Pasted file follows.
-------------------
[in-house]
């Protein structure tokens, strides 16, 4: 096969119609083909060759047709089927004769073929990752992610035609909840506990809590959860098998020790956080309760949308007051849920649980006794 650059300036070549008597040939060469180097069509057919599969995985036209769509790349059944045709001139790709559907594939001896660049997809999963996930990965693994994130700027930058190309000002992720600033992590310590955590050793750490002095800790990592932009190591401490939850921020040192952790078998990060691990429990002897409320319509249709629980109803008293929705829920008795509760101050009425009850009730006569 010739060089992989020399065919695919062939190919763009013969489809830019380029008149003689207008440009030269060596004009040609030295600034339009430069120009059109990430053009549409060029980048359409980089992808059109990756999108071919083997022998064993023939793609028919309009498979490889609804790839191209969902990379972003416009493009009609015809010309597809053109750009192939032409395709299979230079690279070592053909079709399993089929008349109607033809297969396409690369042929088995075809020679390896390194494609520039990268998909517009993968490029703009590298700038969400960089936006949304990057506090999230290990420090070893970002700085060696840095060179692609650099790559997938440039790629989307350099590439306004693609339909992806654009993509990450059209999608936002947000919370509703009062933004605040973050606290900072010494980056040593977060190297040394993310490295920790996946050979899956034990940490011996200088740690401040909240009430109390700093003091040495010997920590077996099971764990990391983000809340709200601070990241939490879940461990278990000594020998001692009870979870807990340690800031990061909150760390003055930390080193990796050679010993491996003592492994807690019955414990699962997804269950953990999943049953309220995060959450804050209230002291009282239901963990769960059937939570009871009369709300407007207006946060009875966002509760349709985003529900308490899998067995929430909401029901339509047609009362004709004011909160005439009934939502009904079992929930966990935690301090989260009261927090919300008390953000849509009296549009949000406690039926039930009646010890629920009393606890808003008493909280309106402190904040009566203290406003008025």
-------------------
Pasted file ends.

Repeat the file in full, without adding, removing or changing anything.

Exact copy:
[in-house]
């Protein structure tokens, strides 16, 4: 096969119609083909060759047709089927004769073929990752992610035609909840506990809590959860098998020790956080309760949308007051849920649980006794 650059300036070549008597040939060469180097069509057919599969995985036209769509790349059944045709001139790709559907594939001896660049997809999963996930990965693994994130700027930058190309000002992720600033992590310590955590050793750490002095800790990592932009190591401490939850921020040192952790078998990060691990429990002897409320319509249709629980109803008293929705829920008795509760101050009425009850009730006569 010739060089992989020399065919695919062939190919763009013969489809830019380029008149003689207008440009030269060596004009040609030295600034339009430069120009059109990430053009549409060029980048359409980089992808059109990756999108071919083997022998064993023939793609028919309009498979490889609804790839191209969902990379972003416009493009009609015809010309597809053109750009192939032409395709299979230079690279070592053909079709399993089929008349109607033809297969396409690369042929088995075809020679390896390194494609520039990268998909517009993968490029703009590298700038969400960089936006949304990057506090999230290990420090070893970002700085060696840095060179692609650099790559997938440039790629989307350099590439306004693609339909992806654009993509990450059209999608936002947000919370509703009062933004605040973050606290900072010494980056040593977060190297040394993310490295920790996946050979899956034990940490011996200088740690401040909240009430109390700093003091040495010997920590077996099971764990990391983000809340709200601070990241939490879940461990278990000594020998001692009870979870807990340690800031990061909150760390003055930390080193990796050679010993491996003592492994807690019955414990699962997804269950953990999943049953309220995060959450804050209230002291009282239901963990769960059937939570009871009369709300407007207006946060009875966002509760349709985003529900308490899998067995929430909401029901339509047609009362004709004011909160005439009934939502009904079992929930966990935690301090989260009261927090919300008390953000849509009296549009949000406690039926039930009646010890629920009393606890808003008493909280309106402190904040009566203290406003008025």